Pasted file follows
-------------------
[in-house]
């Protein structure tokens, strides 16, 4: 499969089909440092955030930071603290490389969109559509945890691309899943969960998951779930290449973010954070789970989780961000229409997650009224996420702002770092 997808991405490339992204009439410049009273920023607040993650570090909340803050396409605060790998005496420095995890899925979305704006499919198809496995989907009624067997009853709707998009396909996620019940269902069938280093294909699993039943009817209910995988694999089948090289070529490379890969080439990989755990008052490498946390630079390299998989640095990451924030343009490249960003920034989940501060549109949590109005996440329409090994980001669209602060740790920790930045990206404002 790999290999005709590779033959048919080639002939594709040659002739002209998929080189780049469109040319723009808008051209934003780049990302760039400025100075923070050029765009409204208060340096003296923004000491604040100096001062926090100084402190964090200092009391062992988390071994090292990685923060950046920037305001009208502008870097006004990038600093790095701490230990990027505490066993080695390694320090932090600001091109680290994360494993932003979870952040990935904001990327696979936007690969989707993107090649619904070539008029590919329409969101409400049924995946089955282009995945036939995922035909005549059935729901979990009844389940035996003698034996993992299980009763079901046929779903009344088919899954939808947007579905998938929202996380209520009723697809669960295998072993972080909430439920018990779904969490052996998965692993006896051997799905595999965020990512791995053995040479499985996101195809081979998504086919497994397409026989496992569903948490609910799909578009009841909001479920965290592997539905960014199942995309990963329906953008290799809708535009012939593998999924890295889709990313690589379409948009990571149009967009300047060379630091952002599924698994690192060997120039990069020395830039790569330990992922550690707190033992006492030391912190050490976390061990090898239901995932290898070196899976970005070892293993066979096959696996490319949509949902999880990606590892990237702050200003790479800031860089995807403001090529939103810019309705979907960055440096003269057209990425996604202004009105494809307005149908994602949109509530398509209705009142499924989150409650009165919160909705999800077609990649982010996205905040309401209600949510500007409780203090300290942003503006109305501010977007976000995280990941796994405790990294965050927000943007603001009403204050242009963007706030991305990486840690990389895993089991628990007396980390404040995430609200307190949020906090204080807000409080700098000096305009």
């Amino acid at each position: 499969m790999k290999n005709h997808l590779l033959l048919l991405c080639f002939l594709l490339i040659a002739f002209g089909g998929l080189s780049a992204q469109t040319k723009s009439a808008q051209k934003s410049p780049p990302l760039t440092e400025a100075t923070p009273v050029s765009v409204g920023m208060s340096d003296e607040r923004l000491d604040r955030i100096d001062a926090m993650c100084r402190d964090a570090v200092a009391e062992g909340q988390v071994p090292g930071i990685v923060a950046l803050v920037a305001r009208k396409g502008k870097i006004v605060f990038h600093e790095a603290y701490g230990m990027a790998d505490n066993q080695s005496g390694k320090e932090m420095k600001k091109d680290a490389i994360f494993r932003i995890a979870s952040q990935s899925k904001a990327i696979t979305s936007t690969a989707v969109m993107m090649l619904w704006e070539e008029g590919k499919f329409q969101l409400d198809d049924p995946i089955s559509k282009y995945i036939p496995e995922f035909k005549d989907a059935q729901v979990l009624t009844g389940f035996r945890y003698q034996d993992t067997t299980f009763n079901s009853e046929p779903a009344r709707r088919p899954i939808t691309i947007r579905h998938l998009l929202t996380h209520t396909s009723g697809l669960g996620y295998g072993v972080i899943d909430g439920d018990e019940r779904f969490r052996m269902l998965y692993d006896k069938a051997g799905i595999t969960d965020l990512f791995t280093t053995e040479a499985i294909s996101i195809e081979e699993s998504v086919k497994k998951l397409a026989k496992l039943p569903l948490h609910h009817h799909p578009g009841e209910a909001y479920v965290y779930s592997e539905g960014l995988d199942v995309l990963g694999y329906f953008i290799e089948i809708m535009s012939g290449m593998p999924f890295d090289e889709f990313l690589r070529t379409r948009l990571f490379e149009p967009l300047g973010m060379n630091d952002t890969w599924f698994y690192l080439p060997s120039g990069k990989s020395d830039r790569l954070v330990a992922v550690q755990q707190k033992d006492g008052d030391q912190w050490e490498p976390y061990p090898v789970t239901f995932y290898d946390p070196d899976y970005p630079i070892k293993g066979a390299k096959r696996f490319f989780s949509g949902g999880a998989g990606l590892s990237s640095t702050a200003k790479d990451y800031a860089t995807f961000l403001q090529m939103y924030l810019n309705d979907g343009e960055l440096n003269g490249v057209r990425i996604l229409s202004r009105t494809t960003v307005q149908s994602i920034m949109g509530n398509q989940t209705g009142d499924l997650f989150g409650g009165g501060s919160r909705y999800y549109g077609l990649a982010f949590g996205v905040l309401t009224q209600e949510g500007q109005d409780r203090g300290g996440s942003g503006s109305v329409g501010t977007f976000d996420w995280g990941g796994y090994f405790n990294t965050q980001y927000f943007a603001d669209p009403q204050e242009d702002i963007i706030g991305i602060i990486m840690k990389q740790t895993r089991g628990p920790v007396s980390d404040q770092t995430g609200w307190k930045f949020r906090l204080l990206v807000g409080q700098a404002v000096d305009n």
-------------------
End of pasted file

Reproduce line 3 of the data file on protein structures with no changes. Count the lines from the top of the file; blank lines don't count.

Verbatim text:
């Amino acid at each position: 499969m790999k290999n005709h997808l590779l033959l048919l991405c080639f002939l594709l490339i040659a002739f002209g089909g998929l080189s780049a992204q469109t040319k723009s009439a808008q051209k934003s410049p780049p990302l760039t440092e400025a100075t923070p009273v050029s765009v409204g920023m208060s340096d003296e607040r923004l000491d604040r955030i100096d001062a926090m993650c100084r402190d964090a570090v200092a009391e062992g909340q988390v071994p090292g930071i990685v923060a950046l803050v920037a305001r009208k396409g502008k870097i006004v605060f990038h600093e790095a603290y701490g230990m990027a790998d505490n066993q080695s005496g390694k320090e932090m420095k600001k091109d680290a490389i994360f494993r932003i995890a979870s952040q990935s899925k904001a990327i696979t979305s936007t690969a989707v969109m993107m090649l619904w704006e070539e008029g590919k499919f329409q969101l409400d198809d049924p995946i089955s559509k282009y995945i036939p496995e995922f035909k005549d989907a059935q729901v979990l009624t009844g389940f035996r945890y003698q034996d993992t067997t299980f009763n079901s009853e046929p779903a009344r709707r088919p899954i939808t691309i947007r579905h998938l998009l929202t996380h209520t396909s009723g697809l669960g996620y295998g072993v972080i899943d909430g439920d018990e019940r779904f969490r052996m269902l998965y692993d006896k069938a051997g799905i595999t969960d965020l990512f791995t280093t053995e040479a499985i294909s996101i195809e081979e699993s998504v086919k497994k998951l397409a026989k496992l039943p569903l948490h609910h009817h799909p578009g009841e209910a909001y479920v965290y779930s592997e539905g960014l995988d199942v995309l990963g694999y329906f953008i290799e089948i809708m535009s012939g290449m593998p999924f890295d090289e889709f990313l690589r070529t379409r948009l990571f490379e149009p967009l300047g973010m060379n630091d952002t890969w599924f698994y690192l080439p060997s120039g990069k990989s020395d830039r790569l954070v330990a992922v550690q755990q707190k033992d006492g008052d030391q912190w050490e490498p976390y061990p090898v789970t239901f995932y290898d946390p070196d899976y970005p630079i070892k293993g066979a390299k096959r696996f490319f989780s949509g949902g999880a998989g990606l590892s990237s640095t702050a200003k790479d990451y800031a860089t995807f961000l403001q090529m939103y924030l810019n309705d979907g343009e960055l440096n003269g490249v057209r990425i996604l229409s202004r009105t494809t960003v307005q149908s994602i920034m949109g509530n398509q989940t209705g009142d499924l997650f989150g409650g009165g501060s919160r909705y999800y549109g077609l990649a982010f949590g996205v905040l309401t009224q209600e949510g500007q109005d409780r203090g300290g996440s942003g503006s109305v329409g501010t977007f976000d996420w995280g990941g796994y090994f405790n990294t965050q980001y927000f943007a603001d669209p009403q204050e242009d702002i963007i706030g991305i602060i990486m840690k990389q740790t895993r089991g628990p920790v007396s980390d404040q770092t995430g609200w307190k930045f949020r906090l204080l990206v807000g409080q700098a404002v000096d305009n």